1999. ComEA is similar to the C-terminal domain of Kid. One possible model for the delivery step is shown in which ComEA conformation is altered so that the bound DNA can contact the nuclease. It is possible that these proteins serve instead to increase the porosity of the wall or that the individual ComG proteins play different roles. by Copenhagen University on 11/15/10. We postulate that ComEC forms an aqueous pore in the membrane for this transport step. First. releasing acid-soluble products into the medium. whereas in S. For personal use only. subtilis. The delivery process deserves comment. One possibility is that the DNAbinding domain of ComEA is close to the transport machinery. Kid also possesses a myosin-like N-terminal domain with a nucleotide-binding site that is lacking in ComEA.annualreviews.53:217-244. The protein nomenclature is from Bacillus subtilis. which reside on the inner face of the ? Annu. pneumoniae it is encoded by endA. ComGA and ComFA. References and further details are provided in the text. The nuclease has not been identified in B. Microbiol. Double-stranded DNA binds to the receptor protein ComEA. The single-strand product of nuclease action then contacts the transporter protein ComFA. a human kinesin-like DNA-binding protein (135). The ComG proteins are depicted. A doublestrand cleavage event is followed by delivery to a nuclease (N) that degrades one strand. some increasing porosity and some composing a wall-traversing structure. but it is likely that a similar mechanism operates in Streptococcus pneumoniae. and the energy of ATP hydrolysis is used to drive the DNA into the cell. Two suggestive features are consistent with this idea. that traverses the wall.232 DUBNAU Figure 2 Transformation in gram-positive bacteria. permitting access of DNA to the ComEA receptor. Downloaded from www. However. . Another is that some movement is required to establish this proximity. forming a structure that provides access of DNA to ComEA through the wall.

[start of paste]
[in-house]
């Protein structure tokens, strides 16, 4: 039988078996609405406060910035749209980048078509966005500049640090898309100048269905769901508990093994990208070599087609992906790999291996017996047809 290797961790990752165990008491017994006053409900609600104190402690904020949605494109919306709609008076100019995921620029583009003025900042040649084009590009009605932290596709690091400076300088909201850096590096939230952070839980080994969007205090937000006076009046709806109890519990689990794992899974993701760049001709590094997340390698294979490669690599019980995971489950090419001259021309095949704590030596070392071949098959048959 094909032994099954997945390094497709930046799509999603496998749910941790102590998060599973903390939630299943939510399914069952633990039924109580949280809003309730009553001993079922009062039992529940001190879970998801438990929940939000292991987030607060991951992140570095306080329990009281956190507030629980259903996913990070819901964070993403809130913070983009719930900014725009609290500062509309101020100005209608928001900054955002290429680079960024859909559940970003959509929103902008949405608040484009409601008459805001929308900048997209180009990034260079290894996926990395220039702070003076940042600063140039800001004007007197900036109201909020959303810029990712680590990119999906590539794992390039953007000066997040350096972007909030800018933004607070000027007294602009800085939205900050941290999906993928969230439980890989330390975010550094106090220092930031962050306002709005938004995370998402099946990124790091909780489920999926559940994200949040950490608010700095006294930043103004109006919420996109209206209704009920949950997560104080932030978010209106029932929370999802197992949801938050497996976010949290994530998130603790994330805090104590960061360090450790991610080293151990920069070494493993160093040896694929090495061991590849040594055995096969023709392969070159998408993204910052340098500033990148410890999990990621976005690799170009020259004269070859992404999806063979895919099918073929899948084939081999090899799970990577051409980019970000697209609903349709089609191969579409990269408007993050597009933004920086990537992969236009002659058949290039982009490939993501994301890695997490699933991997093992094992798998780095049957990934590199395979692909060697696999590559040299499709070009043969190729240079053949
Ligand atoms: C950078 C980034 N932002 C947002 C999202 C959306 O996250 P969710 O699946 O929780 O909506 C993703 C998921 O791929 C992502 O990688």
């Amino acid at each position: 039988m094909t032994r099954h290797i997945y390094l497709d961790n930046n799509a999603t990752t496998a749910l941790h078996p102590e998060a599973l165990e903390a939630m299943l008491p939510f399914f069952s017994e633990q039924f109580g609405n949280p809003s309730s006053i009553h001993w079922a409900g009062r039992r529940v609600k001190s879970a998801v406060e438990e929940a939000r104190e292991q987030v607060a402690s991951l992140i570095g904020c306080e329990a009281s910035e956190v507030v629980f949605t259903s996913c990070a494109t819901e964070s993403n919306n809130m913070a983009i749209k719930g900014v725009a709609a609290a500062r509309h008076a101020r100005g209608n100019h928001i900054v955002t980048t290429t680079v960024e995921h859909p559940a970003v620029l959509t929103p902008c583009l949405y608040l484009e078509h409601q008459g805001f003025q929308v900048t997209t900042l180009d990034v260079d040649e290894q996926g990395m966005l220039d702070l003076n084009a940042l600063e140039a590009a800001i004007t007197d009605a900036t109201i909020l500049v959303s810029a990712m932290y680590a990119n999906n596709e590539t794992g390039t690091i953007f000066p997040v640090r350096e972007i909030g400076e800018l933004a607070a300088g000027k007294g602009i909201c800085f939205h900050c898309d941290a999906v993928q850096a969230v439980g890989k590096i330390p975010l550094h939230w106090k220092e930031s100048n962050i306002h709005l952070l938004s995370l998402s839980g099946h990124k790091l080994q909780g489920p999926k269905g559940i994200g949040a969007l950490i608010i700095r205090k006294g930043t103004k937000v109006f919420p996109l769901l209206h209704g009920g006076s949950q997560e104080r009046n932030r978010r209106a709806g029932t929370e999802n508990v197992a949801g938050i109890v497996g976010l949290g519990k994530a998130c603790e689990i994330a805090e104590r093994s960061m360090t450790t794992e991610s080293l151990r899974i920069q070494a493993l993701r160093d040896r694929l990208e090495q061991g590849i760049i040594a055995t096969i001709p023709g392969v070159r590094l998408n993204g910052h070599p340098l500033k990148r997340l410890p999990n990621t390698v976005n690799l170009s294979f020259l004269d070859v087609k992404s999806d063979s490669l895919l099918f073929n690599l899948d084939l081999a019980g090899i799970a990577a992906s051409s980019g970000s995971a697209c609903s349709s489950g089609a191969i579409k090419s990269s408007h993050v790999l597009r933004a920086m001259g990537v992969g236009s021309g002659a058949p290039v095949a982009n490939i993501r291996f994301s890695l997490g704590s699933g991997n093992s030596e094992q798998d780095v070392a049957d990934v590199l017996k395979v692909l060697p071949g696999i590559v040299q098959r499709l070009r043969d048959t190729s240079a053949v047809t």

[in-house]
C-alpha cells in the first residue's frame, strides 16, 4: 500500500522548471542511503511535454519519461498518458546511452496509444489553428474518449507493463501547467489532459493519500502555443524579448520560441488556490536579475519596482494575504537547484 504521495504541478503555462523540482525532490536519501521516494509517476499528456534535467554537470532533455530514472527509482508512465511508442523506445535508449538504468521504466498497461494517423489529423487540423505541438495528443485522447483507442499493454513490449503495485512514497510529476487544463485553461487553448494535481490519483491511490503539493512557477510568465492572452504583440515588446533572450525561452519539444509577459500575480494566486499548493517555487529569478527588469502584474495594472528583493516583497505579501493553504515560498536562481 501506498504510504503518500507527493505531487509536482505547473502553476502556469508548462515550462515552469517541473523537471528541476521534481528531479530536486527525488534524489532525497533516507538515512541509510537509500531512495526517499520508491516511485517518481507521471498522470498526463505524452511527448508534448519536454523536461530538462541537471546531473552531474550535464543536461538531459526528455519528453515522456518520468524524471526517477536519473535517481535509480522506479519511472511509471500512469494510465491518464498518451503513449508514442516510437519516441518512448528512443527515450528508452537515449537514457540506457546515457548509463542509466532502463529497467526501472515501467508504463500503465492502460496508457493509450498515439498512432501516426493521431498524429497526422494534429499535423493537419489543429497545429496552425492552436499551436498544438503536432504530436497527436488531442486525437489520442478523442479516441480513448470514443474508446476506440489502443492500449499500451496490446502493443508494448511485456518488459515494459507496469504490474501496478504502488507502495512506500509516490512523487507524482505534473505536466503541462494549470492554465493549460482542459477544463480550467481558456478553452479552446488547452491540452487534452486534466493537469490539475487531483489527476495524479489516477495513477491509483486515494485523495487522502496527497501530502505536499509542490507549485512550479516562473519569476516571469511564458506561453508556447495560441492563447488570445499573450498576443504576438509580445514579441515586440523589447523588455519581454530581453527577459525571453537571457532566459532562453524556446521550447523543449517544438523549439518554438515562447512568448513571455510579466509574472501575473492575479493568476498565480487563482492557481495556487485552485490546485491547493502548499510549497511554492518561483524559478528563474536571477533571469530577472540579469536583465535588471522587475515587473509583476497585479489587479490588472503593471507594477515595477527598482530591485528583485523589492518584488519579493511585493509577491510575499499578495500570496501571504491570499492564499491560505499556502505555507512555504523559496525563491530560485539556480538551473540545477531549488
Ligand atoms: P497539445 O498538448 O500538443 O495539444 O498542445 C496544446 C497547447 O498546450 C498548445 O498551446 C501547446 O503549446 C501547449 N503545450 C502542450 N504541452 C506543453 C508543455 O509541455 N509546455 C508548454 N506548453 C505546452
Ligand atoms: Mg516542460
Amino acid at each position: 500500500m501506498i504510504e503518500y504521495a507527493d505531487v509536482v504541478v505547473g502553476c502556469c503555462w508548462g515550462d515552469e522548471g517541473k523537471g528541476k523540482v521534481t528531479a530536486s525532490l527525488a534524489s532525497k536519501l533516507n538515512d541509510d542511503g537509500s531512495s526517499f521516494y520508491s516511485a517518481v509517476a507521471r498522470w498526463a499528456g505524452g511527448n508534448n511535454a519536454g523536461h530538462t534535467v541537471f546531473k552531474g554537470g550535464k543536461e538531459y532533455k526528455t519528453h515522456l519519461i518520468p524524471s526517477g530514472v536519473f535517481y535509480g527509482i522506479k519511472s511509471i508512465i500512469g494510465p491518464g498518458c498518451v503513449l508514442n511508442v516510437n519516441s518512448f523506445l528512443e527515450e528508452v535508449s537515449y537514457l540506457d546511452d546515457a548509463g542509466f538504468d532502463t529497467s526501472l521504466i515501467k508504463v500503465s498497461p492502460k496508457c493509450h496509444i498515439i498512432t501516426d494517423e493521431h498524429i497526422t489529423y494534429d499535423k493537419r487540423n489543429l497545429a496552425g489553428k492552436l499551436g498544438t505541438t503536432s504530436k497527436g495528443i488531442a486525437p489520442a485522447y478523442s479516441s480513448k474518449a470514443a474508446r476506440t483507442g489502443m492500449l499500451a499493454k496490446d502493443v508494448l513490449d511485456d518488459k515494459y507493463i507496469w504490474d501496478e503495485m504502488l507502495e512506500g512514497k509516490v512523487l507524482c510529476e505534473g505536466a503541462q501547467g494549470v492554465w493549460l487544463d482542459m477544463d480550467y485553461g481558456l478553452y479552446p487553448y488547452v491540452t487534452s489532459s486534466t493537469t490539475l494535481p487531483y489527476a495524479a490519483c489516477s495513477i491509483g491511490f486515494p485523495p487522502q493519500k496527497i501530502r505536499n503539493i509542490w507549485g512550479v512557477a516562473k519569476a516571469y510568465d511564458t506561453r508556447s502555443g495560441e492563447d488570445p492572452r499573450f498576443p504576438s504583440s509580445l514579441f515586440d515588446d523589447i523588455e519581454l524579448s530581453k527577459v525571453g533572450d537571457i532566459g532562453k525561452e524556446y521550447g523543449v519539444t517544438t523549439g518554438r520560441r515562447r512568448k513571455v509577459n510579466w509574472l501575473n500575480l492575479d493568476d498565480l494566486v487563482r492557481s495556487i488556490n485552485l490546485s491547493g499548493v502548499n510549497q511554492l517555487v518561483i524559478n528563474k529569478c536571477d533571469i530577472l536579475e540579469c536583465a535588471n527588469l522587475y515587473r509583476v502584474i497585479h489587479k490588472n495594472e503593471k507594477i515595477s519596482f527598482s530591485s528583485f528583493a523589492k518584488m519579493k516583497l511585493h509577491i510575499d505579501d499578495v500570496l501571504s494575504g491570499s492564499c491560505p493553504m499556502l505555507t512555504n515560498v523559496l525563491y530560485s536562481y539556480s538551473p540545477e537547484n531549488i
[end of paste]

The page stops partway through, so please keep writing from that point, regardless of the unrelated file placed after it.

For personal use only. The Gram-Negative Model Figure 3 presents a model for transformation in H. A second suggestive phenomenon is that of twitching motility. In all of the well-studied transformation systems. ComFA is a component of this machinery. access to a DNA receptor analogous to ComEA may occur within the proposed PSTC protein complex. and these binding energies may facilitate uptake. As noted above. 1999. It is interesting that just upstream from the DNA-binding domain of ComEA is a flexible sequence (QQGGGG). gonorrhoeae. the mutant cells were able to bind but not to transport DNA (60). to inner membrane transport. In N. Because disassembly of this structure and delivery of the bound DNA to the uptake machinery would be time dependent. 3). subtilis ComEC protein mediate transport across the inner membrane. The previous discussion regarding the possible roles of SSB and of PTSC structure disassembly applies also to gram-negative transformation. It is believed that this form of bacterial motion requires the assembly and disassembly of pili. Downloaded from www. influenzae and N. Microbiol. A similar sequence is conserved in the S. the integration step may occur rapidly. PilC and the secretin protein PilQ are needed for outer membrane transport. By analogy with the B. gonorrhoeae (40). ComA [in N. As DNA enters the cytosol it probably associates with SSB and RecA. subtilis results described by Copenhagen University on 11/15/10. and that this permits ComEA to bend and thereby deliver DNA to the transport machine. Rev. It is possible that the proposed wall-traversing structure disassembles by an analogous process.DNA UPTAKE IN BACTERIA 233 Annu. Perhaps bending of ComEA delivers DNA to the uptake apparatus. The proposed murein hydrolases Tpc and ComL may aid access through the wall. influenzae (22)] orthologs of the B. preventing the accumulation of single strands.53:217-244. a ComEC ortholog is required for DNA transport. the PSTC proteins allow DNA passage across the wall and periplasm. The binding site of ComFA is known to be required for transport (86). pneumoniae ortholog. membrane (18. Double-strand cleavage by an unknown nuclease also occurs (9). These are polytopic membrane proteins and may form uptake pores (Figures 2. contain nucleotide-binding sites. perhaps mobilizing the energy of ATP hydrolysis for this purpose. transformation in A. 48). When this was deleted. gonorrhoeae the phenotypes associated with loss-of-function mutations in several competence genes have been analyzed (40. Perhaps one of these proteins drives a conformational change in ComEA that delivers DNA to the transport pore. calcoaceticus may be different. the latter to form a pore. 85). subtilis and probably in S.annualreviews. if not mechanistically. gonorrhoeae (41)] or Rec2 [in H. resembling that of the gram-positive bacteria. associated with type-4 pili. Conversion to single-stranded DNA and degradation of one strand equivalent are probably closely coupled in time. Because large amounts of free single-stranded DNA are not detected. pneumoniae as well (21). subtilis. this type of mechanism may explain the lag observed before the acquisition of DNase resistance in B. ? . In B. and an ortholog of ComGA has been implicated in the disassembly process (141). Because these proteins are needed for binding in N.